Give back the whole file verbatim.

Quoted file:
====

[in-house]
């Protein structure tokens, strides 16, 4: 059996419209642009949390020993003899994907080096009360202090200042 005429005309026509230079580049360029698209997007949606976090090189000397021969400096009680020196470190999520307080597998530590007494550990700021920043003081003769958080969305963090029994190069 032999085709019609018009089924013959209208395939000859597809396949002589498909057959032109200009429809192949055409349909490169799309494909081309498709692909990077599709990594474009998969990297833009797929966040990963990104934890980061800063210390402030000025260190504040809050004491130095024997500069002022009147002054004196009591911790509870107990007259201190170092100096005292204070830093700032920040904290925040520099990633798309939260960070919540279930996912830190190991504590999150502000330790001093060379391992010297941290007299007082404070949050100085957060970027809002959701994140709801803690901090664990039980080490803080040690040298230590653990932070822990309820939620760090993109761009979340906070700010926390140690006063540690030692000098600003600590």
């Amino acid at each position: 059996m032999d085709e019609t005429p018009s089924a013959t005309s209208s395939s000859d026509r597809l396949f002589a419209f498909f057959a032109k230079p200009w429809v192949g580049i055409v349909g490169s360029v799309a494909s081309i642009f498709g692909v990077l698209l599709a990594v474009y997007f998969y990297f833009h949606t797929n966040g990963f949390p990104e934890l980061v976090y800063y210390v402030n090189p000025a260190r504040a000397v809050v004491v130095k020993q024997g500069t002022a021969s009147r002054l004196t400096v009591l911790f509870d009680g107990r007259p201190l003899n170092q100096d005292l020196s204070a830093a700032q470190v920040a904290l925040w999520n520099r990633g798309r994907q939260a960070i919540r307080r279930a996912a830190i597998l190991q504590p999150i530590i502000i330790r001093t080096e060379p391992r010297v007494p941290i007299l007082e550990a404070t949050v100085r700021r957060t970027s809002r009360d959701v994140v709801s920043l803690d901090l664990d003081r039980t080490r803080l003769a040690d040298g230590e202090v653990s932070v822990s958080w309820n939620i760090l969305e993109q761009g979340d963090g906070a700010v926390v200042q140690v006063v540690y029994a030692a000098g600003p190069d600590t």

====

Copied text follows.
[in-house]
């Protein structure tokens, strides 16, 4: 059996419209642009949390020993003899994907080096009360202090200042 005429005309026509230079580049360029698209997007949606976090090189000397021969400096009680020196470190999520307080597998530590007494550990700021920043003081003769958080969305963090029994190069 032999085709019609018009089924013959209208395939000859597809396949002589498909057959032109200009429809192949055409349909490169799309494909081309498709692909990077599709990594474009998969990297833009797929966040990963990104934890980061800063210390402030000025260190504040809050004491130095024997500069002022009147002054004196009591911790509870107990007259201190170092100096005292204070830093700032920040904290925040520099990633798309939260960070919540279930996912830190190991504590999150502000330790001093060379391992010297941290007299007082404070949050100085957060970027809002959701994140709801803690901090664990039980080490803080040690040298230590653990932070822990309820939620760090993109761009979340906070700010926390140690006063540690030692000098600003600590």
């Amino acid at each position: 059996m032999d085709e019609t005429p018009s089924a013959t005309s209208s395939s000859d026509r597809l396949f002589a419209f498909f057959a032109k230079p200009w429809v192949g580049i055409v349909g490169s360029v799309a494909s081309i642009f498709g692909v990077l698209l599709a990594v474009y997007f998969y990297f833009h949606t797929n966040g990963f949390p990104e934890l980061v976090y800063y210390v402030n090189p000025a260190r504040a000397v809050v004491v130095k020993q024997g500069t002022a021969s009147r002054l004196t400096v009591l911790f509870d009680g107990r007259p201190l003899n170092q100096d005292l020196s204070a830093a700032q470190v920040a904290l925040w999520n520099r990633g798309r994907q939260a960070i919540r307080r279930a996912a830190i597998l190991q504590p999150i530590i502000i330790r001093t080096e060379p391992r010297v007494p941290i007299l007082e550990a404070t949050v100085r700021r957060t970027s809002r009360d959701v994140v709801s920043l803690d901090l664990d003081r039980t080490r803080l003769a040690d040298g230590e202090v653990s932070v822990s958080w309820n939620i760090l969305e993109q761009g979340d963090g906070a700010v926390v200042q140690v006063v540690y029994a030692a000098g600003p190069d600590t």